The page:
The Eighty-Fifth Letter: Snow Day


Dear Daughters,

There is no snow on the ground today, but the public schools called off because of potential ice hazards.

I heard the rain in the wee hours of the morning, the rain that was supposed to turn over to wintry mix and ice, and I couldn’t stop from checking my phone when I got up to go to the bathroom whether schools were cancelled.

That’s probably a weird compulsion, my wanting to know about cancellations that don’t really impact my life at all, other than the fact that our church activities get cancelled if school is called off on a Wednesday. But as a general rule, our family is not impacted by the public school cancellation policy. It’s one of the beautiful things about homeschooling.

But, still, I always check the delays and closings tab on the local news website because I have to know if schools are closing. It’s silly.

I think it’s probably because I remember what it’s like, that excitement of finding out school had been cancelled for the day. I remember lying in bed in the still-dark morning, trying to listen for the scrape of snow plows on our usually busy street where I grew up in central Pennsylvania. The traffic sounds were slower on those mornings, more muffled, but it was the scrape I was listening for.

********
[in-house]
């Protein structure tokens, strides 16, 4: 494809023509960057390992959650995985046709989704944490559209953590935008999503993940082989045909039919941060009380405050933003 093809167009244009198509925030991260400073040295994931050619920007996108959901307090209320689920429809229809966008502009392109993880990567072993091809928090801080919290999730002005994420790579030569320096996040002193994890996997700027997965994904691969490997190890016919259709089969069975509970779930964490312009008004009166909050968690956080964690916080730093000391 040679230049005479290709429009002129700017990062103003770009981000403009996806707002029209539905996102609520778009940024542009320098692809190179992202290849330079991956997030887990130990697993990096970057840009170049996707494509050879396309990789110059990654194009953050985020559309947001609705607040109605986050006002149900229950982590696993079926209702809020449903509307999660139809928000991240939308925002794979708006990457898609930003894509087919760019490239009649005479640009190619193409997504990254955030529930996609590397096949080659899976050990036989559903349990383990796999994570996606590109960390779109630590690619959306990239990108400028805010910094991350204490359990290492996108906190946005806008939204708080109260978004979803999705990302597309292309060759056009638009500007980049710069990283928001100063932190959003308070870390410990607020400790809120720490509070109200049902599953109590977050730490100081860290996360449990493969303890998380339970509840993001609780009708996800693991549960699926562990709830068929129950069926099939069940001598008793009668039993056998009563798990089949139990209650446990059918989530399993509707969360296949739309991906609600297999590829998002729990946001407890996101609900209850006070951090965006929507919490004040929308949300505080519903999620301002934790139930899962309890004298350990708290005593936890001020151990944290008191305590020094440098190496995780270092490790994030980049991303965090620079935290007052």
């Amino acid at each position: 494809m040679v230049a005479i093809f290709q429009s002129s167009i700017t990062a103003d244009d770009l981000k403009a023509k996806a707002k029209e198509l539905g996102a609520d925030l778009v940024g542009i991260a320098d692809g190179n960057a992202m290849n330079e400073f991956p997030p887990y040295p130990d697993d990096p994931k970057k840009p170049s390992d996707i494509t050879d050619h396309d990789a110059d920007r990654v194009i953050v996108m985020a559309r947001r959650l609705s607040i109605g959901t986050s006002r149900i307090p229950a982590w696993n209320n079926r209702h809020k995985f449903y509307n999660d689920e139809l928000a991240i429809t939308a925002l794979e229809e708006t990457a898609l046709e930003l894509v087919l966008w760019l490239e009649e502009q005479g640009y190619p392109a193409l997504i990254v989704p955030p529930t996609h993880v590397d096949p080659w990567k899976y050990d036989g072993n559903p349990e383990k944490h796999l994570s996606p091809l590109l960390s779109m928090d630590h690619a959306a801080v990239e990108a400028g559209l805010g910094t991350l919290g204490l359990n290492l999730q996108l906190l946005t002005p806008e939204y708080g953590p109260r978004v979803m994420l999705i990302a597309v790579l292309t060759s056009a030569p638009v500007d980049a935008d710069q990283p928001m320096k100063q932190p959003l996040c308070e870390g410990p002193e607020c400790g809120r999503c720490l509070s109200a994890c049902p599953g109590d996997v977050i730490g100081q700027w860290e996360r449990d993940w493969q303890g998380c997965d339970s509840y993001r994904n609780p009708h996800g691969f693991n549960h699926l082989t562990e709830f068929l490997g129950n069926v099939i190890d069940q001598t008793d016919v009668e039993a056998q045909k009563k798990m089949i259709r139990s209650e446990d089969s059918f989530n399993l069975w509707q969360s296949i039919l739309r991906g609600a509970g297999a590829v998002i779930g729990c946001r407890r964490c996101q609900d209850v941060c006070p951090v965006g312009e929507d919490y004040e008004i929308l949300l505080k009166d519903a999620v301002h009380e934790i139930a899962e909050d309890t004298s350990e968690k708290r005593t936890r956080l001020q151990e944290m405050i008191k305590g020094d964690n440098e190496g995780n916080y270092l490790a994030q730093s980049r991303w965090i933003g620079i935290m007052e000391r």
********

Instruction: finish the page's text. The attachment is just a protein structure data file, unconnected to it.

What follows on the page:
I can still hear that sound clearly in my mind, even though here in Kentucky our street rarely gets plowed, and when it does, it’s usually a pick-up with a plow hooked onto it.

Y’all, it’s not the same thing.

Later you can tell me how mean I am about this, but I don’t actually give you snow days “off” this year. Not completely off at least. If there’s actual snow on the ground, I do let you take breaks to go play in it. And we make hot cocoa. And we spend a lot of time looking out the windows. Still, I make you do our minimum school activities of reading, piano practice, and having family readaloud time.

Even on “snow” days.

On Monday, I was brushing about an inch of light, super-fluffy snow off of the car to head to piano lessons. (Public schools had cancelled but the slush had already melted off the roads by 10 am.) As I cleared the car, I noticed just how beautiful the snow was. I could see the little crystals of snow stacked up with air between them, or so it looked to me as I fluffed them away with the broom.

When I pulled the car forward so that your door lined up with the sidewalk your dad had salted before he left for work, to keep you from traipsing through the snow, I was thinking about how rarely I have to drive in bad weather, and how my perspective about what constitutes “bad” weather has significantly changed since I was a teenager.

What I mean is, I’m a big wimp.